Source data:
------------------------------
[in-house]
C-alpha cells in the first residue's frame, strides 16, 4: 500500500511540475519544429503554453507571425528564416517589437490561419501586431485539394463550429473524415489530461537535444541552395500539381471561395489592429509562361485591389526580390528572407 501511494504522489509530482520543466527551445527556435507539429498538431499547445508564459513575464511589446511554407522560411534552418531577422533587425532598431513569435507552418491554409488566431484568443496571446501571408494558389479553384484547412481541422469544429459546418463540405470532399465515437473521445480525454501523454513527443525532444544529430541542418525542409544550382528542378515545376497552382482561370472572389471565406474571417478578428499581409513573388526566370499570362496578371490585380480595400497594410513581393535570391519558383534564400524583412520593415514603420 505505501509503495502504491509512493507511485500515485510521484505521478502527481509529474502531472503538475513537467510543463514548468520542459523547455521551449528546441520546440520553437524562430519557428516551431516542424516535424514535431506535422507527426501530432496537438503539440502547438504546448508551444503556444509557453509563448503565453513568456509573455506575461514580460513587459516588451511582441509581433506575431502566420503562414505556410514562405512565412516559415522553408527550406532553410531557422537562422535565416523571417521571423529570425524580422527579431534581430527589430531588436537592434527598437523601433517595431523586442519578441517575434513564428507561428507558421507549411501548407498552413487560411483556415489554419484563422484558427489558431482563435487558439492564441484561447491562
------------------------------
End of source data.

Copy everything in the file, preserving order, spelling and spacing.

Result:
[in-house]
C-alpha cells in the first residue's frame, strides 16, 4: 500500500511540475519544429503554453507571425528564416517589437490561419501586431485539394463550429473524415489530461537535444541552395500539381471561395489592429509562361485591389526580390528572407 501511494504522489509530482520543466527551445527556435507539429498538431499547445508564459513575464511589446511554407522560411534552418531577422533587425532598431513569435507552418491554409488566431484568443496571446501571408494558389479553384484547412481541422469544429459546418463540405470532399465515437473521445480525454501523454513527443525532444544529430541542418525542409544550382528542378515545376497552382482561370472572389471565406474571417478578428499581409513573388526566370499570362496578371490585380480595400497594410513581393535570391519558383534564400524583412520593415514603420 505505501509503495502504491509512493507511485500515485510521484505521478502527481509529474502531472503538475513537467510543463514548468520542459523547455521551449528546441520546440520553437524562430519557428516551431516542424516535424514535431506535422507527426501530432496537438503539440502547438504546448508551444503556444509557453509563448503565453513568456509573455506575461514580460513587459516588451511582441509581433506575431502566420503562414505556410514562405512565412516559415522553408527550406532553410531557422537562422535565416523571417521571423529570425524580422527579431534581430527589430531588436537592434527598437523601433517595431523586442519578441517575434513564428507561428507558421507549411501548407498552413487560411483556415489554419484563422484558427489558431482563435487558439492564441484561447491562